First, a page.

glbsp - GL Nodes builder for DOOM ports
glbsp [options] input.wad ... [-o output.wad]
glBSP is a nodes builder specially designed to be used with OpenGL-
based DOOM game engines. It adheres to the "GL-Friendly Nodes"
specification, which means it adds some new special nodes to a WAD file
that makes it very easy for an OpenGL DOOM engine to compute the
polygons needed for drawing the levels.
Options begin with a single dash (you can also use two dashes like in
many GNU programs). Running glBSP without any options will show an
Show a summary of all the options.
Quieter output. Information about each level (like the number
of linedefs, blockmap size, etc) is not displayed when this
option is given, and a few other messages are skipped.
Important messages, like failure to build a certain level, are
Allows glBSP to cheat a bit and re-use the original node
information to create the GL nodes, doing it much faster. Use
this option to enable this feature. The message "Using original
nodes to speed things up" will be shown.
The downside to reusing the original nodes is that they may not
be as good as the ones glBSP normally creates, e.g. the special
checks to minimise slime-trails don’t kick in, and the -factor
value doesn’t have much effect.
Shows extra warning messages, which detail various non-serious
problems that glBSP has while analysing the level structure.
Often these warnings show a real problem in the level (e.g. a
non-closed sector or invalid sidedef), so they are worth
checking now and then.
glBSP usually detects if the normal node info (i.e. the non-GL
variety) is present: when yes, it is left untouched, otherwise
glBSP creates it. This option forces glBSP to replace the
normal node data with newly constructed nodes.
-c -factor <num>
Sets the cost assigned to seg splits. Factor can be any number
from 1 to 32, and larger values make seg splits more costly (and
thus glBSP tries harder to avoid them), but smaller values
produce better BSP trees. The default value is known to be a
Pack sidedefs, by detecting which sidedefs are identical and
removing the duplicates, producing a smaller PWAD.
NOTE: this may make your level a lot harder to edit! Therefore
this is most useful when producing the final WAD for public
Normally glBSP will create an simple REJECT map for each level.
This options prevents any existing REJECT map, such as one time-
consumingly built by a dedicated reject builder, from being
The following options are rarely needed:
-v1 .. -v5
Specify the version of the "GL Nodes" spec to use (either 1, 2,
3 or 5). V1 is considered obsolete now. The default is V2.
Giving -v3 or -v5 will force certain lumps to use the new
formats, but is only useful for testing since glBSP will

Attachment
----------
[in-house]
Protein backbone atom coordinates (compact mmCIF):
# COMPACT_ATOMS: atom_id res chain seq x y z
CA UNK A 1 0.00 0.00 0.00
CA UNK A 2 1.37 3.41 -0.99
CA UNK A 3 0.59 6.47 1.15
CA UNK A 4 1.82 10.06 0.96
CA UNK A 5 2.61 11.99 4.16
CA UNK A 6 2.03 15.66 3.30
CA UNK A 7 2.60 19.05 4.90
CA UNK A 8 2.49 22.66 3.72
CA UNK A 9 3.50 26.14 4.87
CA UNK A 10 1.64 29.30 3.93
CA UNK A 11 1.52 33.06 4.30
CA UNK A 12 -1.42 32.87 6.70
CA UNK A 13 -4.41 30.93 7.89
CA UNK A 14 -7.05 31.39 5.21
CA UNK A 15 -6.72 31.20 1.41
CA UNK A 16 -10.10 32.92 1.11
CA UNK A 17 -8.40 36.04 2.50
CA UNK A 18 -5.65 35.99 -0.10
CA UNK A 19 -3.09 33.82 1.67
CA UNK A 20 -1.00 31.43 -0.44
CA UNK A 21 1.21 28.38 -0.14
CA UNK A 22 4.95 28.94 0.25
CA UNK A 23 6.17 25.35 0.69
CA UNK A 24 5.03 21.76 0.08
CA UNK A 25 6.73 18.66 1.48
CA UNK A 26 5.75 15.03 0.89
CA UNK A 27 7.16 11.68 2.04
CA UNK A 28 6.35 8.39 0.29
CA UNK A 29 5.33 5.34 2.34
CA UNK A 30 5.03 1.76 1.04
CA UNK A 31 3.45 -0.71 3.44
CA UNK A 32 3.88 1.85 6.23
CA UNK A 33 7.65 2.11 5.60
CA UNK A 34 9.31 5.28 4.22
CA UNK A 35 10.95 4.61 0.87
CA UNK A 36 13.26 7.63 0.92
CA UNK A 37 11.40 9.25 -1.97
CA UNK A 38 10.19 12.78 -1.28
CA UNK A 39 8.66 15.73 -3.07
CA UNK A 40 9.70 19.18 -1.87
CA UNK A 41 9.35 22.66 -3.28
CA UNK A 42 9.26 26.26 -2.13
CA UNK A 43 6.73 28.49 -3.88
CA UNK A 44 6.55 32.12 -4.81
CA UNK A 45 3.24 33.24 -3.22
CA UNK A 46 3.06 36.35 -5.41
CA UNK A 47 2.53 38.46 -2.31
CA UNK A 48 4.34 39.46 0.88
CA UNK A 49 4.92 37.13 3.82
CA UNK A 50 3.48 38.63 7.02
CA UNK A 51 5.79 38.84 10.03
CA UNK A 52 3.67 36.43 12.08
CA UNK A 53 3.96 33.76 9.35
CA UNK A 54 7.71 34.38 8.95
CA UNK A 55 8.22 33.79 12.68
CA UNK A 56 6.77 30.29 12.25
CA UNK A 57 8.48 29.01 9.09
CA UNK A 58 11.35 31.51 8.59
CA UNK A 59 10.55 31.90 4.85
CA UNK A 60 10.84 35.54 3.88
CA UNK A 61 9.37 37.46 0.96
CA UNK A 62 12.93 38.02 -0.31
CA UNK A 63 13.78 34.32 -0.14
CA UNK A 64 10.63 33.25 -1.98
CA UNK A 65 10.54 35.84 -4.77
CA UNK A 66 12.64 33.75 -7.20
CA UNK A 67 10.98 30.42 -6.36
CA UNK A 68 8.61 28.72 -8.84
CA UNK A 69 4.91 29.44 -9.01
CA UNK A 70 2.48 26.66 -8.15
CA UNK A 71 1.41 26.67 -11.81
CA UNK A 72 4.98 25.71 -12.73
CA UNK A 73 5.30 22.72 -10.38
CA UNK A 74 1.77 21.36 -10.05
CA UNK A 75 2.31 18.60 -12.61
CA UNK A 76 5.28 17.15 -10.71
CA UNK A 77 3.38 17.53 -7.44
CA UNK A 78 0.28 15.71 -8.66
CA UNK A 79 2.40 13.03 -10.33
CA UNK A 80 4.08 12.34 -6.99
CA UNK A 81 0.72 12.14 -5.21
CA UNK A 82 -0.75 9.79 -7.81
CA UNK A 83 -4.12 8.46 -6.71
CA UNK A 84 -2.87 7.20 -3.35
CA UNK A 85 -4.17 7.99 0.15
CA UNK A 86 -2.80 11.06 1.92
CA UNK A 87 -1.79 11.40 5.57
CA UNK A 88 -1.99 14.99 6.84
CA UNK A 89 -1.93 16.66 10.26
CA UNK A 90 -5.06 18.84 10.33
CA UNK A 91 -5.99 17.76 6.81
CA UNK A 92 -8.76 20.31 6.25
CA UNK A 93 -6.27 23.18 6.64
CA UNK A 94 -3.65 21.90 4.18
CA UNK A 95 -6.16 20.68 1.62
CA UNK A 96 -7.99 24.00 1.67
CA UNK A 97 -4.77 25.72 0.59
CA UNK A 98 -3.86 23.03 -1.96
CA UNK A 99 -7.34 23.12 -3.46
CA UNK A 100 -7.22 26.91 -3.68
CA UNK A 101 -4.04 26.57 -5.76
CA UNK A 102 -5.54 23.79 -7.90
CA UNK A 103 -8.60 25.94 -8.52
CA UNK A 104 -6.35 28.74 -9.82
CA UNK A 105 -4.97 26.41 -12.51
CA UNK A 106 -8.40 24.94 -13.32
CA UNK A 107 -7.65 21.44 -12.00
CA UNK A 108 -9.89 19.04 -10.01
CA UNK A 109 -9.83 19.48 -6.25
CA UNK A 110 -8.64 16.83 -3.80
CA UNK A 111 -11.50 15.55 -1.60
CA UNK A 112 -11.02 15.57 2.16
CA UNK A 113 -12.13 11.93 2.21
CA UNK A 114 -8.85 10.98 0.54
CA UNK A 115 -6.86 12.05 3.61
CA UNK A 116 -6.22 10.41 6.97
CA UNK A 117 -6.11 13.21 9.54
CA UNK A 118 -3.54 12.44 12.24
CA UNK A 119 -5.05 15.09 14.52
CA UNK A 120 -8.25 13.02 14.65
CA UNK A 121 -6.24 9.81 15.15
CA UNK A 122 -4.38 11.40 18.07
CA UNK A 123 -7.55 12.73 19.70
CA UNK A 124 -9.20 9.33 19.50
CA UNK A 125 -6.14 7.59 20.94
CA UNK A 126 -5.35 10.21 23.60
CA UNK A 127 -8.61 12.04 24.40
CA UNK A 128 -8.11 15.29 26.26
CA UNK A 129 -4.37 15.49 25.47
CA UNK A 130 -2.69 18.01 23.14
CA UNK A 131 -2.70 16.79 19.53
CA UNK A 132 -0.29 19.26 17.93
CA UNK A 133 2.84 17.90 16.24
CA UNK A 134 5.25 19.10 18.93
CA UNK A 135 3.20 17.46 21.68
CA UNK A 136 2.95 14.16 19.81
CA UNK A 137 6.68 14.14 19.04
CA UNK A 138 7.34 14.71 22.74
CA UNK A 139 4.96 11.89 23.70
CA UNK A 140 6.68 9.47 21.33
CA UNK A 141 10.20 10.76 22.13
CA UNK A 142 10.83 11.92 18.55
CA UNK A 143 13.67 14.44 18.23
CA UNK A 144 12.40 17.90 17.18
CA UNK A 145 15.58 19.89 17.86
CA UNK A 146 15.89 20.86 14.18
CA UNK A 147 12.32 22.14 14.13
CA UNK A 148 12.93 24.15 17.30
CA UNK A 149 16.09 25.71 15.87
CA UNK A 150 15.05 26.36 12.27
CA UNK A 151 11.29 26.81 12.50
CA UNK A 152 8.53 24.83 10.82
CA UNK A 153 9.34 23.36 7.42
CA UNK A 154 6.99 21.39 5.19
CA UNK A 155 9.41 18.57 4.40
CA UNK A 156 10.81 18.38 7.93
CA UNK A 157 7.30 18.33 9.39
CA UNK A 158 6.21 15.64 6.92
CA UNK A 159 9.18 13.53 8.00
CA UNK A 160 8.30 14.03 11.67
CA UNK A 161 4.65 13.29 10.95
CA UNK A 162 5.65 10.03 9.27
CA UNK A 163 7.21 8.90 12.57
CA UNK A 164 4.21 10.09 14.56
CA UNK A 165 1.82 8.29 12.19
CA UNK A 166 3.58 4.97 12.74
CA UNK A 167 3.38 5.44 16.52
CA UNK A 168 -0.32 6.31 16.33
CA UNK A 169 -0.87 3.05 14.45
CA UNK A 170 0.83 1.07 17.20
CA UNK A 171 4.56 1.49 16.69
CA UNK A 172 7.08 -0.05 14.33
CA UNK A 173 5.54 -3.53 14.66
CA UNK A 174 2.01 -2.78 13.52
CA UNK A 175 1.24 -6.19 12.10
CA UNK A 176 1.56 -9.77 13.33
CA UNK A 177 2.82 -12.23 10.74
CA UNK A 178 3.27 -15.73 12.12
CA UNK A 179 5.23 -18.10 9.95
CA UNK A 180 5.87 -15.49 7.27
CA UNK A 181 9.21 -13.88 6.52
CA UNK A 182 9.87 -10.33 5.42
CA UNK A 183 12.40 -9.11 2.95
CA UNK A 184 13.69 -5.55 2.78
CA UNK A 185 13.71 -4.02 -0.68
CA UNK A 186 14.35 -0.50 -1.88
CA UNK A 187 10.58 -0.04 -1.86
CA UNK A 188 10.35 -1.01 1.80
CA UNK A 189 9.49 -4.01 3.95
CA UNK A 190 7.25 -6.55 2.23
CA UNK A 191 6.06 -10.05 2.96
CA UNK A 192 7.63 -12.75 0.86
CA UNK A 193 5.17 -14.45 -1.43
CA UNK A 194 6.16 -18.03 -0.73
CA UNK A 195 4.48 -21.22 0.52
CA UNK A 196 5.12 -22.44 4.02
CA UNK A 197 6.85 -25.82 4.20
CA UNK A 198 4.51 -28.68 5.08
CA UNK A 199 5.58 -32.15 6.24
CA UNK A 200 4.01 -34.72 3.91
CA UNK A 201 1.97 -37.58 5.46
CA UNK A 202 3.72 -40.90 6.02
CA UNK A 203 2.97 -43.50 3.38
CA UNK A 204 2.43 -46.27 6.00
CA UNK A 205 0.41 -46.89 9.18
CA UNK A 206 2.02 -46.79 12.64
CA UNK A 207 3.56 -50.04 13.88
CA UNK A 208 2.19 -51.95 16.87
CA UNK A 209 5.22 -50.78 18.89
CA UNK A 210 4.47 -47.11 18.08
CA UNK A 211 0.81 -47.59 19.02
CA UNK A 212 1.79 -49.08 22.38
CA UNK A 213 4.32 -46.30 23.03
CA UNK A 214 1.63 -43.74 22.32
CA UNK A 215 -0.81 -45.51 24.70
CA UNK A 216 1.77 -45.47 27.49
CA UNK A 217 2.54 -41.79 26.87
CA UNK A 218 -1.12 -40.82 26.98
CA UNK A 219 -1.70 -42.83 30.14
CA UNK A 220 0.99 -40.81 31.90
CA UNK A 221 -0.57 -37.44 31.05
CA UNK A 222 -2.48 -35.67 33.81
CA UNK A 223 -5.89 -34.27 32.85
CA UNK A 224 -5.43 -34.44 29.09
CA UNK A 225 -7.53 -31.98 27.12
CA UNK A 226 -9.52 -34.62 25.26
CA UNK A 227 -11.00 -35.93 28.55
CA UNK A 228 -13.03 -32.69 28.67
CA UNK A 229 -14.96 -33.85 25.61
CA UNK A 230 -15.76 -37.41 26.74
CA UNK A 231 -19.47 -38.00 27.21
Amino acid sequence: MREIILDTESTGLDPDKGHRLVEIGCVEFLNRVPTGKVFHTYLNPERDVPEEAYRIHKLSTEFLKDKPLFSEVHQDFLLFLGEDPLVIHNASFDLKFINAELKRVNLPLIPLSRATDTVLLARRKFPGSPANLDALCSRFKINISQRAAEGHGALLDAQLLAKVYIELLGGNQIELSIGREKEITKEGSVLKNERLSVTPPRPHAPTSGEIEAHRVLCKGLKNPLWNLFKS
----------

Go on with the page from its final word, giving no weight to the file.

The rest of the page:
automatically switch to V5 format whenever the ordinary limits
Merge duplicate vertices at the same location into a single
vertex. This is usually safe, but is not done by default
because some engines (e.g. Risen3D) need the duplicate vertices
to stay separate for a special effect.
Lets glBSP detect and handle the "One-Sided Window" mapping
trick. This can cause problems in some engines so it is
disabled by default.
-b -maxblock <num>
Sets the limit of the number of blocks the BLOCKMAP may contain
before we truncate it. Default is 16000. When the level is too
large to fit, glBSP will truncate the blockmap, so it covers
less area on the level. This means that in the parts it doesn’t
cover (at the outer edges) there is no collision detection: you
can walk through walls and other objects and bullets/missiles
don’t hit anything. On very large but sparse levels, using a
larger value (e.g. 30000) may help.
A more serious problem is when the blockmap overflows. The
blockmap created would be invalid, and could crash the DOOM
engine when used. glBSP will create an empty blockmap instead,
causing modern ports to build their own blockmap.
Turn off the progress indicator.
Forces glBSP to not create the normal node information when it
detects that it is absent.
Removes any unused sectors that are found in the level. This
has the potential to cause problems, since in certain scripting
languages (e.g. EDGE’s RTS, or Doom Legacy’s Fragglescript) some
commands use sector numbers directly, and pruning unused sectors
can cause those references to become invalid.
New in version 2.20 is support for response files. These are files
containing a list of options. You specify the response file by
prefixing it with ’@’. For example:
The "@argfile.rsp" on the command line will be replaced with the
contents of that file. New-line characters are treated like spaces.
Recursion (using ’@’ inside a response file) is not supported.
When the normal nodes overflow, older versions of glBSP would simply
write out the invalid node data. glBSP 2.20 and higher now write the
node data in the ZDBSP format (originally created for the ZDoom
Andrew Apted created glBSP and glBSPX and continues to maintain them.
Andrew Baker, Janis Legzdinsh, André Majoral and Darren Salt have
contributed code, and Marc Pullen helped with the documentation.
glBSP was originally based on BSP 2.3 (C) Colin Reed and Lee Killough,
which was created from the basic theory stated in DEU5 (OBJECTS.C) by
This program is free software; you can redistribute it and/or modify it
under the terms of the GNU General Public License as published by the
Free Software Foundation; either version 2 of the License, or (at your
option) any later version.
This program is is distributed in the hope that it will be useful, but
WITHOUT ANY WARRANTY; without even the implied warranty of
MERCHANTABILITY or FITNESS FOR A PARTICULAR PURPOSE. See the GNU
General Public License for more details.
The glBSP Homepage: http://glbsp.sourceforge.net/
July 2007 glbsp(1)